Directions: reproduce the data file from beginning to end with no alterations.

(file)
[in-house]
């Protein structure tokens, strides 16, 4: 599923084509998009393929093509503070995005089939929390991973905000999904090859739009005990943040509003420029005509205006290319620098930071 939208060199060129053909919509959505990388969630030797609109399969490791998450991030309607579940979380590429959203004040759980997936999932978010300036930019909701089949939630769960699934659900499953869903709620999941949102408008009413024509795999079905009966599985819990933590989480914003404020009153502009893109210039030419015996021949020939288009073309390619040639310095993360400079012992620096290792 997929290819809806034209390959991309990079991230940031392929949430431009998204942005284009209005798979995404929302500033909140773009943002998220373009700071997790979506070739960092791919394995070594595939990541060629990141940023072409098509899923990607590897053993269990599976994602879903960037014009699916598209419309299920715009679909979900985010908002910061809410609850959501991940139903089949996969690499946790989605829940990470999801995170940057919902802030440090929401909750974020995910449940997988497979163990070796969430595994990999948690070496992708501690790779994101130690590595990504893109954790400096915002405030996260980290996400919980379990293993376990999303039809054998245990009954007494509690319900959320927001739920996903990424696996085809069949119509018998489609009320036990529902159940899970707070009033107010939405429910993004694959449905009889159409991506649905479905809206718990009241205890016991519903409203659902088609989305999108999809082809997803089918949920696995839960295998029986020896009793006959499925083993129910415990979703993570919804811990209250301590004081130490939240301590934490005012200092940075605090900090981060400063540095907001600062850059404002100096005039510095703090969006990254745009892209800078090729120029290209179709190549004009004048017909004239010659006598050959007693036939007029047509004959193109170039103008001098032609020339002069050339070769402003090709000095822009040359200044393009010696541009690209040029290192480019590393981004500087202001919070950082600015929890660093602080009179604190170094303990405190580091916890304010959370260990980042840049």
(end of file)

[in-house]
């Protein structure tokens, strides 16, 4: 599923084509998009393929093509503070995005089939929390991973905000999904090859739009005990943040509003420029005509205006290319620098930071 939208060199060129053909919509959505990388969630030797609109399969490791998450991030309607579940979380590429959203004040759980997936999932978010300036930019909701089949939630769960699934659900499953869903709620999941949102408008009413024509795999079905009966599985819990933590989480914003404020009153502009893109210039030419015996021949020939288009073309390619040639310095993360400079012992620096290792 997929290819809806034209390959991309990079991230940031392929949430431009998204942005284009209005798979995404929302500033909140773009943002998220373009700071997790979506070739960092791919394995070594595939990541060629990141940023072409098509899923990607590897053993269990599976994602879903960037014009699916598209419309299920715009679909979900985010908002910061809410609850959501991940139903089949996969690499946790989605829940990470999801995170940057919902802030440090929401909750974020995910449940997988497979163990070796969430595994990999948690070496992708501690790779994101130690590595990504893109954790400096915002405030996260980290996400919980379990293993376990999303039809054998245990009954007494509690319900959320927001739920996903990424696996085809069949119509018998489609009320036990529902159940899970707070009033107010939405429910993004694959449905009889159409991506649905479905809206718990009241205890016991519903409203659902088609989305999108999809082809997803089918949920696995839960295998029986020896009793006959499925083993129910415990979703993570919804811990209250301590004081130490939240301590934490005012200092940075605090900090981060400063540095907001600062850059404002100096005039510095703090969006990254745009892209800078090729120029290209179709190549004009004048017909004239010659006598050959007693036939007029047509004959193109170039103008001098032609020339002069050339070769402003090709000095822009040359200044393009010696541009690209040029290192480019590393981004500087202001919070950082600015929890660093602080009179604190170094303990405190580091916890304010959370260990980042840049």